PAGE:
NewB thinking about buying Trek 1000

Discussion in 'Cycling Equipment' started by MDG23, Apr 23, 2007.

  1. MDG23

    MDG23 New Member

    Joined:
    Apr 23, 2007
    Messages:
    1
    Likes Received:
    0
    Hey guys and gals,
    Im brand new to the whole cycling thang. A friend got me interested in it and I was able to go to San Fransisco to watch the Tour of California and I am getting really intersted. I live in Northern California and am literally like half of a mile away from a bike trail that spreads 30-50 miles. I have been working out in the gym since I was about 13-14 and I am almost 17 now. I think I am in pretty good shape so I have no scare to start riding. IM doing it because it looks so relaxing and I wouldnt mind dropping a few pounds. Anyway, I went to the local bike shop and started talking to thema nd they suggested a good starting bike would be the Trek 1000. What do you think? Also, how do I judge what size I need (48,50,52,54,56,58,60,.). Thank you so much in advance and I cant wait to start!
     
    Tags:


  2. kdelong

    kdelong Well-Known Member

    Joined:
    Dec 14, 2006
    Messages:
    3,477
    Likes Received:
    74
    I really cannot give you any advice concerning a Trek 1000, never rode one. Your best bet would be to join your local bicycling club and let them guide you for your bicycle purchase. They will know what you want it for and can make suggestions without worrying about getting a sale, commissions, etc.

    Concerning size, any "good" LBS should be able to help you size the bicycle correctly. You can also get guidance from the bicycling club concerning this. The first thing that you should do, though, is join your club and then let them advise you. The worst that can happen is that you don't like their advise and ignore it.
     
  3. kk4df

    kk4df New Member

    Joined:
    Jul 30, 2006
    Messages:
    49
    Likes Received:
    0
    If the bike shop does not provide fitting with their new bikes for free, look elsewhere. The Trek 1000 is a decent entry level bike. They keep it cheaper by putting cheaper wheels and cheaper components on it. My 14-year old son bought the Trek Pilot 1.0, which is a compact frame similar to the Trek 1000 but has a carbon fiber front fork. He loves the bike, and the components suit him just fine. If you're not trying to impress all your bike friends, the Shimano Sora and Tiagra components are just fine. But if you have a little more money available for a bike, I would also test ride a bike with Shimano 105 components and see the difference for yourself in how you shift gears.

    The big benefit for my son was finally getting on a bike that is fitted correctly for him. Being new to bikes, that's the big advantage that your local bike shop has over the used or internet markets. Good luck!
     
  4. bbattle

    bbattle New Member

    Joined:
    Aug 10, 2005
    Messages:
    118
    Likes Received:
    0

    The Trek 1000 is a fine entry bike; you may end up riding it for many years. I also recommend trying the 1500 to see if you prefer the better components.

    Giant, Specialized, Cannondale, Jamis, Fuji, Bianchi, Felt all make good road bikes competitive with the Trek; I'd scout out other bike shops and take as many test rides as they'll allow. Tell the bike shops you are in the market for a road bike, what type of riding you hope to do, how much you can afford.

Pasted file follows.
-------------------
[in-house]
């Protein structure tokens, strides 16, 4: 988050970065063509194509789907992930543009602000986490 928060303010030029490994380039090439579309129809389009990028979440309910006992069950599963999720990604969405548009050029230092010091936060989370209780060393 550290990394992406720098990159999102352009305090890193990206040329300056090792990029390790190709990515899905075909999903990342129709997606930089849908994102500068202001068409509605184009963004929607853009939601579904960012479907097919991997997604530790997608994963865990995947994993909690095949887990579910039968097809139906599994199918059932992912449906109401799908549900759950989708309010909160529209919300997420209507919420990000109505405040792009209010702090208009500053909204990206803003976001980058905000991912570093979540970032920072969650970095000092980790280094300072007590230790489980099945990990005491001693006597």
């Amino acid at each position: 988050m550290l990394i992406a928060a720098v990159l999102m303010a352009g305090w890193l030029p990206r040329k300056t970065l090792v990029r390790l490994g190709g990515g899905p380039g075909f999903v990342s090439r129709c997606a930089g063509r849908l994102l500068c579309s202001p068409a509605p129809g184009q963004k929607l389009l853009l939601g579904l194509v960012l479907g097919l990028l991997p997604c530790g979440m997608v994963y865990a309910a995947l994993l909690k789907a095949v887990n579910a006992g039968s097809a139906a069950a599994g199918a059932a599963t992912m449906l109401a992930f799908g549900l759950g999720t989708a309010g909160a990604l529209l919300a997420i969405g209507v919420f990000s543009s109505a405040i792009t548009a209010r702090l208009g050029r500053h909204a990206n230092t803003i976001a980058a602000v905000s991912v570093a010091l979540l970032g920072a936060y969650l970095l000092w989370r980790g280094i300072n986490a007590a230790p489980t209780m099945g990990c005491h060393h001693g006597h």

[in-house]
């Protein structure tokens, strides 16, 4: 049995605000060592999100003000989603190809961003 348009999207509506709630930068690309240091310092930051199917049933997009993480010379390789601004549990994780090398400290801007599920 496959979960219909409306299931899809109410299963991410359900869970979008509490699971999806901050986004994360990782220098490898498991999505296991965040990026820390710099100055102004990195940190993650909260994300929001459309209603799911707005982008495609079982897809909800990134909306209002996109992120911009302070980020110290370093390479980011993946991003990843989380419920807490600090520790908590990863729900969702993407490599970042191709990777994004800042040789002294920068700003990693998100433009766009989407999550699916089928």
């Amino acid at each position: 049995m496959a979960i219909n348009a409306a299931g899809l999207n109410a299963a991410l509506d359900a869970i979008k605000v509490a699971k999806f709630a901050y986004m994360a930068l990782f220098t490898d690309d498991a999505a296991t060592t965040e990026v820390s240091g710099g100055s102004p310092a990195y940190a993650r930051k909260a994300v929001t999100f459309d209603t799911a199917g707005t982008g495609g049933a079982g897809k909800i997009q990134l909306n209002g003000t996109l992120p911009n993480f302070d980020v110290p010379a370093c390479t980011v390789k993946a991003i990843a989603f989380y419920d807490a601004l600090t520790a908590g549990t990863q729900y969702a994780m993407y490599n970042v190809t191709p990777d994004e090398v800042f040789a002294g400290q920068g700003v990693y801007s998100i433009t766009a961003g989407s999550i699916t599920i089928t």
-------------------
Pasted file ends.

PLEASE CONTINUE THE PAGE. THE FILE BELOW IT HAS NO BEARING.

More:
Keep in mind you'll need a helmet, shoes, pedals, bottle cage(s), water bottles, spare tube and patch kit, pump, etc. As you ride longer and further, you'll want a small bag under the saddle to hold your spare tube, tire levers, and patch kit. Maybe a few allen wrenches, too.

    I highly recommend a good pair of lycra cycling shorts. Cycling jerseys are much, much better than a t-shirt. performancebike.com is a good place to look for inexpensive ones.
     
  5. ryanhulce

    ryanhulce New Member

    Joined:
    Mar 19, 2007
    Messages:
    2
    Likes Received:
    0
    I have a 2006 Trek 1000. The newer 1000's come with a Carbon Fork, and Carbon Seat Post which takes alot of the road harshness out. I'm a light guy so haven't had any problems with the wheels. I however have had a hell of a time with the triple, and throwing my chain or just plain having troubles with the the shifting of the triple. The RD is rock soild. For me the shifting is a big enough pain I would suggest going with at least 105.

    As for the ride it is a nice smooth ride and handles fairly well given it's price point. You can always upgrade parts as you go. It will make a nice entry level bike, but I would make sure that the shop fits you properly.

    My 1000 is now just on the trainer since I have purchased a Cervelo Soloist.
     
  6. Bourne

    Bourne New Member

    Joined:
    Jul 19, 2004
    Messages:
    6
    Likes Received:
    0
    Trek 1000 is great. My first and only bike so far.
     
  7. Jim R

    Jim R New Member

    Joined:
    Jul 26, 2004
    Messages:
    55
    Likes Received:
    0
    Not that it means much but the issue of Bicycle magazine that just came out included the Trek 1000 as one of the recommended entry level bikes (along with the Jamis Ventura Comp - rated #1 with a compact chainring instead of the triple, and the Giant OCR 3). I have no personal experience except my Trek 2100 was a good bike before I upgraded to a Cervelo.
     
Loading...
Loading...